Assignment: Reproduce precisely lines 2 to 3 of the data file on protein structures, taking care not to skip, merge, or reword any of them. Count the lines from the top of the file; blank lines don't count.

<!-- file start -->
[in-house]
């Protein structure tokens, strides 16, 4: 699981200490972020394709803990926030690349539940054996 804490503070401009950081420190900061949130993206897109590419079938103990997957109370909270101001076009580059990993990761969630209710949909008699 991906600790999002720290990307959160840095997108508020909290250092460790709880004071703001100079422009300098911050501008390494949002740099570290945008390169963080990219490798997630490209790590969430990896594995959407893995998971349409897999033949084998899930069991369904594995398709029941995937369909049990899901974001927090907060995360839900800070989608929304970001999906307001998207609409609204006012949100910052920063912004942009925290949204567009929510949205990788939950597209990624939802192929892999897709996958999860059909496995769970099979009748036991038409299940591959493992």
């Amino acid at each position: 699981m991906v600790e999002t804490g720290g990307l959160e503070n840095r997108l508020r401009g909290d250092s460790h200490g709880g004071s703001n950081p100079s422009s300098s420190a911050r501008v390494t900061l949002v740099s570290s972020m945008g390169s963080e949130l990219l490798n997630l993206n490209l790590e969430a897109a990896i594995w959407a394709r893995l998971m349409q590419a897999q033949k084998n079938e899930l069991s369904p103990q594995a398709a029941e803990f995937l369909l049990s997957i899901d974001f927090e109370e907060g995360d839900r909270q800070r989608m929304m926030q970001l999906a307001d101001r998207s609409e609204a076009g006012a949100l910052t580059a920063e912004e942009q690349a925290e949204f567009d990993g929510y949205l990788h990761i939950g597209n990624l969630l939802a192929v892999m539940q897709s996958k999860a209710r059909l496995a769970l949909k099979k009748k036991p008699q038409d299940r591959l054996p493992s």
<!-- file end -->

């Protein structure tokens, strides 16, 4: 699981200490972020394709803990926030690349539940054996 804490503070401009950081420190900061949130993206897109590419079938103990997957109370909270101001076009580059990993990761969630209710949909008699 991906600790999002720290990307959160840095997108508020909290250092460790709880004071703001100079422009300098911050501008390494949002740099570290945008390169963080990219490798997630490209790590969430990896594995959407893995998971349409897999033949084998899930069991369904594995398709029941995937369909049990899901974001927090907060995360839900800070989608929304970001999906307001998207609409609204006012949100910052920063912004942009925290949204567009929510949205990788939950597209990624939802192929892999897709996958999860059909496995769970099979009748036991038409299940591959493992």
């Amino acid at each position: 699981m991906v600790e999002t804490g720290g990307l959160e503070n840095r997108l508020r401009g909290d250092s460790h200490g709880g004071s703001n950081p100079s422009s300098s420190a911050r501008v390494t900061l949002v740099s570290s972020m945008g390169s963080e949130l990219l490798n997630l993206n490209l790590e969430a897109a990896i594995w959407a394709r893995l998971m349409q590419a897999q033949k084998n079938e899930l069991s369904p103990q594995a398709a029941e803990f995937l369909l049990s997957i899901d974001f927090e109370e907060g995360d839900r909270q800070r989608m929304m926030q970001l999906a307001d101001r998207s609409e609204a076009g006012a949100l910052t580059a920063e912004e942009q690349a925290e949204f567009d990993g929510y949205l990788h990761i939950g597209n990624l969630l939802a192929v892999m539940q897709s996958k999860a209710r059909l496995a769970l949909k099979k009748k036991p008699q038409d299940r591959l054996p493992s």